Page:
January 04 2004
Our ceramacist from Cornwall
Zell Osborne came to Malta some years ago and has made a name for herself
with her stunning pottery. Osborne follows Malta’s art scene enthusiastically
and is well known in cultural circles. Her current exhibition of rather
fascinating and somewhat macabre art is on at St James Cavalier Centre
for Creativity in Valletta until 11 January.
to Malta, what brought you here?
A Boeing 737 – sorry I couldn’t resist that, having been asked
this question so many times! On a more serious note, the answer is similar
to most foreigners who end up settling here in Malta – namely,
for a holiday. It happens that I have a lifelong friend, Vivien Fielding
Refalo, who was and still is teaching contemporary dance here. She initially
invited me out for a visit. Subsequently I met the then Director of
Museums, Father Marius Zerafa, who invited me to exhibit my works at
the Museum of Fine Arts. My first exhibition there was in 1986, followed
by another in 1988. Then I was introduced to the late Paddy Stubbs and
his wife Janatha who asked me to run the art/pottery studio at Ir-Razzett
tal-Hbieberija which at the time was in the process of being set up
– and I’ve been here ever since.
changed the direction of your works and if so, in what ways?
That’s a difficult question to answer because not being a ‘psychic’
I have no idea of what sort of work I would have been doing if I had
remained in the UK or gone elsewhere. But my gut feeling is that wherever
I happen to live my directions would have remained the same.
in Malta or abroad inspire you?
I remember being very much influenced by my lecturers at Cardiff College
of Art, all practicing ceramicists in the different genres in the art
of clay – be it throwing pots, modeling or slip-casting. At the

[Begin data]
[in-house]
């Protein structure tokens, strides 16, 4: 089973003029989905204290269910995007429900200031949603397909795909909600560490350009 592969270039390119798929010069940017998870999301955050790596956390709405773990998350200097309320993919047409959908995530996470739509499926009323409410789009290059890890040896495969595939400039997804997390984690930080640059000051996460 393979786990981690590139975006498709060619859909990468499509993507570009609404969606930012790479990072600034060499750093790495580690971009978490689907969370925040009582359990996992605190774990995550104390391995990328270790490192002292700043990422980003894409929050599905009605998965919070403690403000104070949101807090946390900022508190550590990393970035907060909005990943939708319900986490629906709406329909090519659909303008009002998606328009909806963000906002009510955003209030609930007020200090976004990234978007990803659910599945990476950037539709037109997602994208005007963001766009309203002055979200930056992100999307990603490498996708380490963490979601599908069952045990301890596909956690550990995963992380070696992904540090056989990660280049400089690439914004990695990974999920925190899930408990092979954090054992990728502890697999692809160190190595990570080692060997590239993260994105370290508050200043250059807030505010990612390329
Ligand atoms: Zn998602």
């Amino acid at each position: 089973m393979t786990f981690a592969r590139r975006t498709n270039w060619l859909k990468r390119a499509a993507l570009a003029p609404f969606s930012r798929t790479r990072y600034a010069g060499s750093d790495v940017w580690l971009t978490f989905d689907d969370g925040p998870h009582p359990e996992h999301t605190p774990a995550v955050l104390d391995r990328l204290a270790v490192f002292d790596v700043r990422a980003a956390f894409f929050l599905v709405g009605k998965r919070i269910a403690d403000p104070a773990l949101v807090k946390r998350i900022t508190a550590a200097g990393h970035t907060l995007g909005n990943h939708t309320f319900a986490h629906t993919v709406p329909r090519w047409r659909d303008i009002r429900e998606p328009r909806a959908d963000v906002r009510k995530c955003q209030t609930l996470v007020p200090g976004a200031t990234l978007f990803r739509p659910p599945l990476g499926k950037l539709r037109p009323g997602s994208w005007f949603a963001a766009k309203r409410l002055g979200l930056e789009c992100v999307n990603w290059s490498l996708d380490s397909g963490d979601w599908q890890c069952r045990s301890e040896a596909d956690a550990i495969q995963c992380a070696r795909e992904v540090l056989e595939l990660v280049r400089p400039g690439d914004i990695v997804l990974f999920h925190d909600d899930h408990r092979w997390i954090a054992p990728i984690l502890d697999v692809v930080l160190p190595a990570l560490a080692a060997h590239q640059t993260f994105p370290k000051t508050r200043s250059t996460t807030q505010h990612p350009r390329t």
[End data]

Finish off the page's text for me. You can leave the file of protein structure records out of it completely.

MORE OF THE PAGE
same time I was very impressed by the architect Gaudi when I visited
Barcelona way back in 1976. I am sorry I can’t mention any particular
artist in Malta or abroad as sources of inspiration although I admire
many of their works greatly. My main inspirations come from nature and
favourite books such as ‘Microscopic Art Forms in Nature,’
‘African and Native-American Art,’ as well as visits to museums
such as the ethnological Pitt Rivers Museum and the Natural History
and Science museums in London. I am very inspired by ritual objects
and natural formations in rocks and sand and sea. I was very inspired
by the desert when I traveled through Arizona and New Mexico which also
inspired the painter Georgia O’Keeffe.
art reflect your world-view...or are you merely creating what you find
Well I think I have sort of answered that one in the previous question.
I am in no way a philosopher/academic so I’m not quite sure what
you mean by ‘world-view.’ I just react instinctively and intuitively
to all that I have described above plus the way clay reacts and behaves
in the making process.
the ceramics look pretty macabre, what is behind these pieces?
Yes indeed. Many times I have been told that a lot of my work looks
menacing and frightening. I have no idea where this comes from, as those
who know me well can testify (hopefully!) that I have none of these
qualities in my personality. So just put it down to an outlet of the
sub-conscious – better that than picking a fight with someone!
artist Grayson Perry has won the prestigious Turner Prize...what do
you think of his work?
When first confronted with this question I had yet to see the work of
the Turner Prize winner, having only seen photographs of the ‘Shirley
Temple’ artist in the newspapers. After a brief glimpse on the
internet I can say that technically it is very refined, being based
on classical designs, although the subject may not be everyone’s
cup of tea.
something about your current exhibition and future plans
This exhibition is a retrospective of the work I have done since 1988
to the present day while I have been in Malta. My future plans are to
start immediately working towards another exhibition, to hold some ceramic
workshops for students at St James’ Cavalier and carry on with
my job at The Park of Friendship, working with special needs children.
This requires some flexibility at times which suits my personality.